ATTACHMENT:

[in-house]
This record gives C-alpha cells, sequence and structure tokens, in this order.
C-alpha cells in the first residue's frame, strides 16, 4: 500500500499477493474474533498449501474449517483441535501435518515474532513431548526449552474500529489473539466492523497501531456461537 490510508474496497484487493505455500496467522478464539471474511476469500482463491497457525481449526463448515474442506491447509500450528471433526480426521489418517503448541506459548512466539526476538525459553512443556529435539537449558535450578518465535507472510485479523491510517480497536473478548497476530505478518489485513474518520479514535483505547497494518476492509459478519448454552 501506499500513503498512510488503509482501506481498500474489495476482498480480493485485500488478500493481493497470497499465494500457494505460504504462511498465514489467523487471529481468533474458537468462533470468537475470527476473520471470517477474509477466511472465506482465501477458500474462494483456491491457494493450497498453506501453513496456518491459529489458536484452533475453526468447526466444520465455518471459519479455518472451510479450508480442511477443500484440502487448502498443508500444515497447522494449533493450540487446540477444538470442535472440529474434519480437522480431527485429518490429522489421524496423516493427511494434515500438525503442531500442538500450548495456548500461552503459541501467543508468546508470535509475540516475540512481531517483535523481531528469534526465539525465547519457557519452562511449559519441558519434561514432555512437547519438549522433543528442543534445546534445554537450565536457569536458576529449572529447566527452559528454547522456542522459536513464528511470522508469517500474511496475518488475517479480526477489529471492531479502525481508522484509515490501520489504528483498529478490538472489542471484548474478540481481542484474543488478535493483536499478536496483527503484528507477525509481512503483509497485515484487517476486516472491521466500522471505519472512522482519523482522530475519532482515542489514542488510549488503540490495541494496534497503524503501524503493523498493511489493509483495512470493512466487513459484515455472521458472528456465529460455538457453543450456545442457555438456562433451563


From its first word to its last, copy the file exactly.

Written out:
[in-house]
This record gives C-alpha cells, sequence and structure tokens, in this order.
C-alpha cells in the first residue's frame, strides 16, 4: 500500500499477493474474533498449501474449517483441535501435518515474532513431548526449552474500529489473539466492523497501531456461537 490510508474496497484487493505455500496467522478464539471474511476469500482463491497457525481449526463448515474442506491447509500450528471433526480426521489418517503448541506459548512466539526476538525459553512443556529435539537449558535450578518465535507472510485479523491510517480497536473478548497476530505478518489485513474518520479514535483505547497494518476492509459478519448454552 501506499500513503498512510488503509482501506481498500474489495476482498480480493485485500488478500493481493497470497499465494500457494505460504504462511498465514489467523487471529481468533474458537468462533470468537475470527476473520471470517477474509477466511472465506482465501477458500474462494483456491491457494493450497498453506501453513496456518491459529489458536484452533475453526468447526466444520465455518471459519479455518472451510479450508480442511477443500484440502487448502498443508500444515497447522494449533493450540487446540477444538470442535472440529474434519480437522480431527485429518490429522489421524496423516493427511494434515500438525503442531500442538500450548495456548500461552503459541501467543508468546508470535509475540516475540512481531517483535523481531528469534526465539525465547519457557519452562511449559519441558519434561514432555512437547519438549522433543528442543534445546534445554537450565536457569536458576529449572529447566527452559528454547522456542522459536513464528511470522508469517500474511496475518488475517479480526477489529471492531479502525481508522484509515490501520489504528483498529478490538472489542471484548474478540481481542484474543488478535493483536499478536496483527503484528507477525509481512503483509497485515484487517476486516472491521466500522471505519472512522482519523482522530475519532482515542489514542488510549488503540490495541494496534497503524503501524503493523498493511489493509483495512470493512466487513459484515455472521458472528456465529460455538457453543450456545442457555438456562433451563